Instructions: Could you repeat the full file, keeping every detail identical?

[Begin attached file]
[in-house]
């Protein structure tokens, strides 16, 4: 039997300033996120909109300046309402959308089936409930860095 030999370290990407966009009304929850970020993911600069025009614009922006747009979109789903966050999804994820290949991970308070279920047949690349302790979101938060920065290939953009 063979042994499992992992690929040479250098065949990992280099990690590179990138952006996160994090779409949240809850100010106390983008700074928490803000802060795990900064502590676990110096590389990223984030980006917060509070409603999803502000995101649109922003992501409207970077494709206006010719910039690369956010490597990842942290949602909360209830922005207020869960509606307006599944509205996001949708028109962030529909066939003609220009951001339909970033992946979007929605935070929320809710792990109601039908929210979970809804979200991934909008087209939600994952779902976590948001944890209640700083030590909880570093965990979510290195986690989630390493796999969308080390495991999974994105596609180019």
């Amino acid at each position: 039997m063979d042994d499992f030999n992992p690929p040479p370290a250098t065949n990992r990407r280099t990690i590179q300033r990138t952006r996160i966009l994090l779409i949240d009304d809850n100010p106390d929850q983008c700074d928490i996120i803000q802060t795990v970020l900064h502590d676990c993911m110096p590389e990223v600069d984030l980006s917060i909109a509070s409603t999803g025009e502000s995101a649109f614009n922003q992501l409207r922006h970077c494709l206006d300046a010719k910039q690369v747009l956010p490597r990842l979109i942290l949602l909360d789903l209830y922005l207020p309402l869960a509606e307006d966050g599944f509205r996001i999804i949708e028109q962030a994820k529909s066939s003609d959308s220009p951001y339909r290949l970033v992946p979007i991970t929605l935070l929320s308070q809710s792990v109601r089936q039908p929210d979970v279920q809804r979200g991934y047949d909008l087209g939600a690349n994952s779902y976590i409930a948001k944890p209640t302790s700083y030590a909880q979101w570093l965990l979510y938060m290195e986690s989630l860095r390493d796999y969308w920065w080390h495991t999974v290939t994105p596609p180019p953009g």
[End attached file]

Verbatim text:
[in-house]
């Protein structure tokens, strides 16, 4: 039997300033996120909109300046309402959308089936409930860095 030999370290990407966009009304929850970020993911600069025009614009922006747009979109789903966050999804994820290949991970308070279920047949690349302790979101938060920065290939953009 063979042994499992992992690929040479250098065949990992280099990690590179990138952006996160994090779409949240809850100010106390983008700074928490803000802060795990900064502590676990110096590389990223984030980006917060509070409603999803502000995101649109922003992501409207970077494709206006010719910039690369956010490597990842942290949602909360209830922005207020869960509606307006599944509205996001949708028109962030529909066939003609220009951001339909970033992946979007929605935070929320809710792990109601039908929210979970809804979200991934909008087209939600994952779902976590948001944890209640700083030590909880570093965990979510290195986690989630390493796999969308080390495991999974994105596609180019």
């Amino acid at each position: 039997m063979d042994d499992f030999n992992p690929p040479p370290a250098t065949n990992r990407r280099t990690i590179q300033r990138t952006r996160i966009l994090l779409i949240d009304d809850n100010p106390d929850q983008c700074d928490i996120i803000q802060t795990v970020l900064h502590d676990c993911m110096p590389e990223v600069d984030l980006s917060i909109a509070s409603t999803g025009e502000s995101a649109f614009n922003q992501l409207r922006h970077c494709l206006d300046a010719k910039q690369v747009l956010p490597r990842l979109i942290l949602l909360d789903l209830y922005l207020p309402l869960a509606e307006d966050g599944f509205r996001i999804i949708e028109q962030a994820k529909s066939s003609d959308s220009p951001y339909r290949l970033v992946p979007i991970t929605l935070l929320s308070q809710s792990v109601r089936q039908p929210d979970v279920q809804r979200g991934y047949d909008l087209g939600a690349n994952s779902y976590i409930a948001k944890p209640t302790s700083y030590a909880q979101w570093l965990l979510y938060m290195e986690s989630l860095r390493d796999y969308w920065w080390h495991t999974v290939t994105p596609p180019p953009g």